And then there’s safety. Who can put a price on safety? If it saves even ONE life, ESPECIALLY if it’s a CHILD’S life, well then, by God, damn the cost, we MUST do it! Because all life is invaluable, especially a child’s life! But, only once they’re actually out of the womb…

    As for the other factors that influence fuel economy…your Saturn has A/C, loads of electronic gee-whiz stuff, sound deadening, and other things that make it “comfortable”, at some expense to economy. Modern cars are getting even worse- the last new car I drove (a new Taurus, rental) felt like I was driving around on a solid chunk of metal, hewn into the shape of a car. It was impressive- and incredibly bulky feeling. I think it weighed as much as a ’75 LTD Landau. I blame the car magazines. No car company wants their vehicle to be considered “rattly” or “noisy”. Compare a new Ford Fiesta to the top of the line Lincoln Town Car from the 1970’s. I bet the dB levels in the fiesta are lower.

  6. matt says:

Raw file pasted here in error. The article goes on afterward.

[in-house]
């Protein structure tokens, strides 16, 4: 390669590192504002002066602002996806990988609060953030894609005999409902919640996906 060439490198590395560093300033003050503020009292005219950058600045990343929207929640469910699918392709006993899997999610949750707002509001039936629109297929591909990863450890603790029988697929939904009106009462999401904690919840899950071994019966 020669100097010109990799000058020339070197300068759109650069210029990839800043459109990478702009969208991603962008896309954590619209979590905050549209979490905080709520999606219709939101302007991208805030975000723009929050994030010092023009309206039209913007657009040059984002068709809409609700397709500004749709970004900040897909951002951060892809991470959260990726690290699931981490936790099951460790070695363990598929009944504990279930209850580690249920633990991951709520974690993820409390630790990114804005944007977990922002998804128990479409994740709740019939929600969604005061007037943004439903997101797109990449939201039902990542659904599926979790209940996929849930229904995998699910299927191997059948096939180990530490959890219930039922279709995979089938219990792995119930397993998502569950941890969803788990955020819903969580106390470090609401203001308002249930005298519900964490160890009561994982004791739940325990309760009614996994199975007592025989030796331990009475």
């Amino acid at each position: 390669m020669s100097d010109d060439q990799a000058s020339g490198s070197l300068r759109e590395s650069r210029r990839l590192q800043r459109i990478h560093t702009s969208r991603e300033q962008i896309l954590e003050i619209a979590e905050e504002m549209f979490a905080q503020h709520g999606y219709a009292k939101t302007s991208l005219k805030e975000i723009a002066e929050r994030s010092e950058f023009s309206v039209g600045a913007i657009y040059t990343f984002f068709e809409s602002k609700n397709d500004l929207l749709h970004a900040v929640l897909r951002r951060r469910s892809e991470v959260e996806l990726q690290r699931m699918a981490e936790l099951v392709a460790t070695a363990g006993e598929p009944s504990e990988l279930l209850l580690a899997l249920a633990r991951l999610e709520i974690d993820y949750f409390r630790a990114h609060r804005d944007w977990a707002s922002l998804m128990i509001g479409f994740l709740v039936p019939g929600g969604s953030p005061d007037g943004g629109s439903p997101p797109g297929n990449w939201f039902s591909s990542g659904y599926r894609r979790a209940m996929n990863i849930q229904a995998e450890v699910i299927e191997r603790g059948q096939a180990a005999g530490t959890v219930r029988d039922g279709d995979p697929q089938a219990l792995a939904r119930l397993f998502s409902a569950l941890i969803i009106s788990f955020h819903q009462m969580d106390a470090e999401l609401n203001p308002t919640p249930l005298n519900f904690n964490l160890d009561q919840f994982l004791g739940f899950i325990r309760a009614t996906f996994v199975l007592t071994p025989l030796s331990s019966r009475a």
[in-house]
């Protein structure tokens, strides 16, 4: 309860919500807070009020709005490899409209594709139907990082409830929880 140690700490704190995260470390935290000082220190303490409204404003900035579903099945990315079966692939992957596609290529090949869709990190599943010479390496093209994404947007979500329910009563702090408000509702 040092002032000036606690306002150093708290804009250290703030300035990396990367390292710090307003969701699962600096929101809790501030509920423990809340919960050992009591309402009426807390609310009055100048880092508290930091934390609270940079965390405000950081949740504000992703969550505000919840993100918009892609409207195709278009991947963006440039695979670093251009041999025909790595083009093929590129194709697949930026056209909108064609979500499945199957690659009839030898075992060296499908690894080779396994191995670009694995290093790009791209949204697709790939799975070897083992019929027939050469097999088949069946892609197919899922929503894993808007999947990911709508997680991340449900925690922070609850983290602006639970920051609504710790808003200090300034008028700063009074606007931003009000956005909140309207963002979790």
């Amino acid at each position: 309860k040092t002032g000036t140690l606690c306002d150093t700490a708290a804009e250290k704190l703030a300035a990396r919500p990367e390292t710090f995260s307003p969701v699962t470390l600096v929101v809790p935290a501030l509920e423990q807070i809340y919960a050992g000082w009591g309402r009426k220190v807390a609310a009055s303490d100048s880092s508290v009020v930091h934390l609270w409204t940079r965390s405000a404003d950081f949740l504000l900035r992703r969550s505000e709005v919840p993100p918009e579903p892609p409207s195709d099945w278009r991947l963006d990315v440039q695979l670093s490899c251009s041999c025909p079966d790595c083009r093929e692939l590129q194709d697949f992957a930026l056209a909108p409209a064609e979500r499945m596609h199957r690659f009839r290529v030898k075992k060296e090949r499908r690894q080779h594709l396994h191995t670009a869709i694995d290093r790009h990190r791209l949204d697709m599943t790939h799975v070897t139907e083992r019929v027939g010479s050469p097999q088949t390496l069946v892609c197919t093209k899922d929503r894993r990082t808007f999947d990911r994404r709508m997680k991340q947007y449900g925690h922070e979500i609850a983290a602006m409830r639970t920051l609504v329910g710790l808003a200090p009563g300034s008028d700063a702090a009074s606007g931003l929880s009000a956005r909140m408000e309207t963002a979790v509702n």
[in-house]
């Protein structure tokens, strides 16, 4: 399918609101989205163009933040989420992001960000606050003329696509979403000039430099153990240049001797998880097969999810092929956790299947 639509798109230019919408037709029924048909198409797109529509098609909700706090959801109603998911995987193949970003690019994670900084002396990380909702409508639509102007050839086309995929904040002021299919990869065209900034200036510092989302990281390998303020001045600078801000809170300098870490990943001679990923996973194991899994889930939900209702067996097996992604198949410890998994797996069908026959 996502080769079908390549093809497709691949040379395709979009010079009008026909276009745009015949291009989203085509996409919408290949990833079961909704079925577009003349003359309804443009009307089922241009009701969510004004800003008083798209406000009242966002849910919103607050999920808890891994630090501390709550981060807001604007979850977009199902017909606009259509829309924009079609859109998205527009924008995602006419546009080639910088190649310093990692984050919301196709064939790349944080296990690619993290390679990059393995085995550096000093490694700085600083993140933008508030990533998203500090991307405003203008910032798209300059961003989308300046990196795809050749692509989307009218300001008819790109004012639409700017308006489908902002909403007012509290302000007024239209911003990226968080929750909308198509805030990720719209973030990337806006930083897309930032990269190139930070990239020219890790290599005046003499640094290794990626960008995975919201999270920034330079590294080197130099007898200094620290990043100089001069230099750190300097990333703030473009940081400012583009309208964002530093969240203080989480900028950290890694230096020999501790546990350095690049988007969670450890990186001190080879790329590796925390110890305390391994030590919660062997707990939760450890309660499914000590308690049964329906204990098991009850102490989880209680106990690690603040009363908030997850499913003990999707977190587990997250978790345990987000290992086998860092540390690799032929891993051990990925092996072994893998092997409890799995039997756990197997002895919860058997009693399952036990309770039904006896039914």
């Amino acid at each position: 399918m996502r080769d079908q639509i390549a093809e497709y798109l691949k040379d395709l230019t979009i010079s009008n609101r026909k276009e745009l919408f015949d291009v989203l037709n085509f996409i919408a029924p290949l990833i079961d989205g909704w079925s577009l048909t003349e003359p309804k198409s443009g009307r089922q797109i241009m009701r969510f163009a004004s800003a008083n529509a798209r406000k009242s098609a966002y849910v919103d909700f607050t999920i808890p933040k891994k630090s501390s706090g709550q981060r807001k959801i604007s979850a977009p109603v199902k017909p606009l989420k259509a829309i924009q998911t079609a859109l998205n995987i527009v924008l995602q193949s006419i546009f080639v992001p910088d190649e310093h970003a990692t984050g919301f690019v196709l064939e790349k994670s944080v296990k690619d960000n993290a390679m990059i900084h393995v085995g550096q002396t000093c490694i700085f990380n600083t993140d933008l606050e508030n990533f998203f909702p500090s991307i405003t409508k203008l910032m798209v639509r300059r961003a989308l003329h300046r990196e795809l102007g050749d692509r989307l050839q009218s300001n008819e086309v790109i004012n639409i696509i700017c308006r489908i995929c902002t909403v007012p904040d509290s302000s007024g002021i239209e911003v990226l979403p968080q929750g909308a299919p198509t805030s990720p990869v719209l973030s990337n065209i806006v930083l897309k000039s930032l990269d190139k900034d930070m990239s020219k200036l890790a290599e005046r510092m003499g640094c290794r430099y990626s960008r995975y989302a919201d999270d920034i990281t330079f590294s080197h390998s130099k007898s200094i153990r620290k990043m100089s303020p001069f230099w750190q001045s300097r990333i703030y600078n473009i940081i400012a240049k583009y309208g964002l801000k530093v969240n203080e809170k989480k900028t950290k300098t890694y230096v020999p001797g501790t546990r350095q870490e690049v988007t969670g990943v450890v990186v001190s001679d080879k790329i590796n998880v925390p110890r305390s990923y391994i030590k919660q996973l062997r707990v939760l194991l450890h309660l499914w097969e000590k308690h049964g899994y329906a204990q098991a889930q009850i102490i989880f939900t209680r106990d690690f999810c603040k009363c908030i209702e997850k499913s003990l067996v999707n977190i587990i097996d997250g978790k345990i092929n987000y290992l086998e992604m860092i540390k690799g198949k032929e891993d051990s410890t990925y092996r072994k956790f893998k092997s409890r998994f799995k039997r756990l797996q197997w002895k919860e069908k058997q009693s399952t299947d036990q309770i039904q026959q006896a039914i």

“Because all life is invaluable, especially a child’s life! But, only once they’re actually out of the womb…”

    I know it’s Friday, but that is some lazy-ass trolling. Come on.

  7. matt says:

    I was surprised to see that the HP figures for a 2001 Saturn SL1 and a 1967 Dart with the small 6 were pretty much the same; I would think that the fuel usage would be attributable to that. The Saturn is even a little lighter, with a four cylinder engine.

  8. Waterwolf says:

    The further we get from the presidential election, the more expensive gas gets. Gas prices were intentionally brought down so that it was not an issue in the election. This guy got reelected…next step is $4.50 and NO Keystone pipeline. Anyone who voted for him shouldn’t complain.

    Wait until the cost of health insurance goes up and you will have to pay taxes on the health insurance benefits you receive from your employer. Look at your W-2. For the first time ever employers had to report the value of health insurance benefits paid to employees. “Big Brother” is collecting information on all of us. 1984 here we come.

  9. Waterwolf says:

    This is from YAHOO:

    Under the Affordable Health Care Act, most employers are required to report the value of health care benefits received by an employee on a 2012 federal form W-2 (a few small businesses are still exempt from reporting under the transitional relief offered by IRS). The amount will be reported in box 12 with Code DD and should include both the portion paid by the employer as well as any amount paid in by an employee. Even though it appears on a W-2, this amount remains federal income tax free for 2012.

  10. Pitt says: